Salsa singer Marc Anthony nabs cop role on 'HawthoRNe'
He is the most popular
"I have been really lucky this year," he says. "I thought there was a cap as to how great things can be."
At 42, Anthony is in a wonderful place. He has achieved his goals but knows there's still work to do.
"There comes a time where you pretty much have scratched every itch, for lack of another phrase," he says. "I have pretty much done everything that I thought I would or could. But what ends up happening is I want to do great work now.
"If I am going to do it, it's not about just doing it anymore," he continues. "I want to enjoy it. And so you look for challenges within what you do, and you look forward to enjoying the process and it being good work. The only thing left is bungee jumping, which I am not looking forward to."
He's sold more than 11 million records, been in
"I used to stutter," he says. "And when I sang, I didn't stutter, and singing became my safe haven. Someone asked me, 'When did you decide to become a singer?' I didn't formally decide. It was just something I was just born to do. It was where I lived."
Where he physically lived was
"It was a really colorful time," he says. "I miss the noise, the bustle."
Constantly working and with 3-year-old twins, he's not lacking in noise and bustle, but taking a steady gig was attractive.
"I have always wanted to do episodic TV, and I had been talking about it for the last year and half with Jennifer because I could be in one place," he says.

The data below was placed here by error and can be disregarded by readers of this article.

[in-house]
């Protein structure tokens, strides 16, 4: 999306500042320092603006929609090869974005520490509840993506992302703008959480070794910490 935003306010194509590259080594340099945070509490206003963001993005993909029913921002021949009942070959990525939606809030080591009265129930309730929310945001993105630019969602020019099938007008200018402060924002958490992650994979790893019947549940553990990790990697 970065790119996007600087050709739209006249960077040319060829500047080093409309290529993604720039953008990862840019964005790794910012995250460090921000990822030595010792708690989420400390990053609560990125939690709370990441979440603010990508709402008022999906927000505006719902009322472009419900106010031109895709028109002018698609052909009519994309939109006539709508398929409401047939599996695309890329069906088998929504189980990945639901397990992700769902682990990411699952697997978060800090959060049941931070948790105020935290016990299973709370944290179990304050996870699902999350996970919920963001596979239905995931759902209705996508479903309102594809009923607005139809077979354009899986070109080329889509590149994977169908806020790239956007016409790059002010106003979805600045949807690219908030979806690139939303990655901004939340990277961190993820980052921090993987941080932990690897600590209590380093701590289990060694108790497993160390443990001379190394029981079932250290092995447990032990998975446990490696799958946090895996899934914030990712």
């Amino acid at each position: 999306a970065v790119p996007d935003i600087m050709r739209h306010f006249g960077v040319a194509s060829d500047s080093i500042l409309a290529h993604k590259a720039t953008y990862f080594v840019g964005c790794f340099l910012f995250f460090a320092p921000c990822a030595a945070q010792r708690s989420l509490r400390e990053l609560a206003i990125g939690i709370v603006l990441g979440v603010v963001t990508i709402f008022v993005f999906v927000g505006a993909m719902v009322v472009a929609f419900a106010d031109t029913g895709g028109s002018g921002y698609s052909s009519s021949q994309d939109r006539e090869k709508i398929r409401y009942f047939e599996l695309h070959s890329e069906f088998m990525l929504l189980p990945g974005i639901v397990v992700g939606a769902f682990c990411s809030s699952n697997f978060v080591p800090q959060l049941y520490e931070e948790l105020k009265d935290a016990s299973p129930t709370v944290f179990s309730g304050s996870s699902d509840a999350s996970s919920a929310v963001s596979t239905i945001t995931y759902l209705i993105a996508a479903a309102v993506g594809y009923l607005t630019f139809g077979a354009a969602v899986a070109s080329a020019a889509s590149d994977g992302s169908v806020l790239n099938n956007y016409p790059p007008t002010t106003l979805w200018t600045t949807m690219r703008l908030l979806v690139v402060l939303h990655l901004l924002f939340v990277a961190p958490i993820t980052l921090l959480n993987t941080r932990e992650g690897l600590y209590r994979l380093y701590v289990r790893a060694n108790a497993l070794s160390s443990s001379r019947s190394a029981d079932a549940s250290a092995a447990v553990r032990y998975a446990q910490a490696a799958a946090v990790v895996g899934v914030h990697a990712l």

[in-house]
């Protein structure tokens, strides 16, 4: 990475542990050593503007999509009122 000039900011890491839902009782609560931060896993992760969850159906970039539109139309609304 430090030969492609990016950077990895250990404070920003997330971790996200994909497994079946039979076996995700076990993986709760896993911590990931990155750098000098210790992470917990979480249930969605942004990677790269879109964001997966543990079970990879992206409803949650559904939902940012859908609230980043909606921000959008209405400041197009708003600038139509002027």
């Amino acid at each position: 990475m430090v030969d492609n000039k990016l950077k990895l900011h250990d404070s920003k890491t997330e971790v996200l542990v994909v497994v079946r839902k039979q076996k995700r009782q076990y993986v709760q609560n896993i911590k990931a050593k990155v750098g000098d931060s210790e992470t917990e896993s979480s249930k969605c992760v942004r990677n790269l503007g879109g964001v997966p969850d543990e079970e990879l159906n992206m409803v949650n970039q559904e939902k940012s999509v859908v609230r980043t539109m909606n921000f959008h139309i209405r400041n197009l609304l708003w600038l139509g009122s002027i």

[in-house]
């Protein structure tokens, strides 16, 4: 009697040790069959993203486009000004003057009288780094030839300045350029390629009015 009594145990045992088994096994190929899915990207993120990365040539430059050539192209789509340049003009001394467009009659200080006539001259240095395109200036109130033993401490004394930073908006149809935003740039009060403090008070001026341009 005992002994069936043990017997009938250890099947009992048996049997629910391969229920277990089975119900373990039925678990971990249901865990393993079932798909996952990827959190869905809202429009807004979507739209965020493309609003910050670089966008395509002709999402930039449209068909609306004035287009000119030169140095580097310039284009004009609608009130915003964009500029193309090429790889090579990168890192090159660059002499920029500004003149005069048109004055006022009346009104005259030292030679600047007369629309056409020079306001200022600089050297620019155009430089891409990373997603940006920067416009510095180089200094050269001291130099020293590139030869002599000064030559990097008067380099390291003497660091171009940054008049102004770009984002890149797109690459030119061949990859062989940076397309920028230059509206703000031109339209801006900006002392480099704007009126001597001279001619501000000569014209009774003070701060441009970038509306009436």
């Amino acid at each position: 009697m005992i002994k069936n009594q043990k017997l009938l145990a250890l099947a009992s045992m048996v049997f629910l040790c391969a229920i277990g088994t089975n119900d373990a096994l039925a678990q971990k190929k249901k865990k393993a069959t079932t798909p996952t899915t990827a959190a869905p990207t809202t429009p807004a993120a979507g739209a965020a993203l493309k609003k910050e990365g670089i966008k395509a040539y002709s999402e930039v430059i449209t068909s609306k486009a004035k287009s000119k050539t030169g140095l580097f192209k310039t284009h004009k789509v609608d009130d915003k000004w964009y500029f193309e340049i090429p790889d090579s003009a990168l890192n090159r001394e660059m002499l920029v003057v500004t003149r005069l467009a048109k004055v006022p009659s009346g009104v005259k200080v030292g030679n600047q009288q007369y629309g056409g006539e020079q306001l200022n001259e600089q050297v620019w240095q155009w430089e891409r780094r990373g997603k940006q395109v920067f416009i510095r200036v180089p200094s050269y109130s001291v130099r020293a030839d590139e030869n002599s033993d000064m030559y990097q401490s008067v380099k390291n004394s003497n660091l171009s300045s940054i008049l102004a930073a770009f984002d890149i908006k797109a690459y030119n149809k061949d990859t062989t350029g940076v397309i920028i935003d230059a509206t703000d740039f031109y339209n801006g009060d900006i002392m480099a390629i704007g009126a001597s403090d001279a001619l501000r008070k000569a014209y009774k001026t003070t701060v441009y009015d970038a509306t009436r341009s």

The show, starring
In the character's introduction last season, Renata was ready to arrest Hawthorne for interfering in a foster care situation. By the end of that episode, they went out for a pancake dinner. There was great chemistry between them, and a scene on a park bench showed two characters sitting closer than colleagues would, at ease with each other. As Renata, Anthony has just the right swagger.
"He's extremely complex, powerful, weak," Anthony says of his character. "He's powerfully vulnerable. It's all about layers with Renata."
"To play Renata on a daily basis has to be one of the coolest jobs I ever had in my life, especially with the arc of the season," he says. "What actor on the planet would not want to play Renata?"
Executive producer and writer John Tinker says the only problem is they wish Anthony's schedule allowed for more.
"Both character and actor have a worldview unlike anyone on the show, and it not only allows us to explore a quite different point of view but forces the characters to confront things they otherwise wouldn't confront in the confines of James River Hospital.
"I've talked to Marc about other things he would like to be a part of," Tinker continues. "He has a real narrative sense; he has an inherent dramatic structure about storytelling that is unique."
Separately, Anthony brings up how singing and acting are both different ways of storytelling.
"Acting is an extension, very much like singing to me," Anthony says. "It is storytelling. I am very comfortable in the storytelling department, only when I sing I have four minutes to tell the story, and when I am acting I have a lot more time."
Even in the quicker version, he gets his point across. "I Need to Know," Anthony's breakthrough ballad, was a massive hit. When he sings in concert, even in an arena as impersonal as
There, he ushered in New Year's 2001, when the world and his hometown were so different. For a man who has performed thousands of times since, that concert -- in which he wrapped himself in the Puerto Rican flag, -- "was a party," he says. "I felt like I was with all my cousins, that's how it felt for me. It was the time of my life. It was home."
As memorable as that concert was, his wife says he constantly makes those connections. In December she was talking about her then-upcoming job on
"It never gets old for me, and it never ceases to amaze me how he is one of the best performers," Lopez says.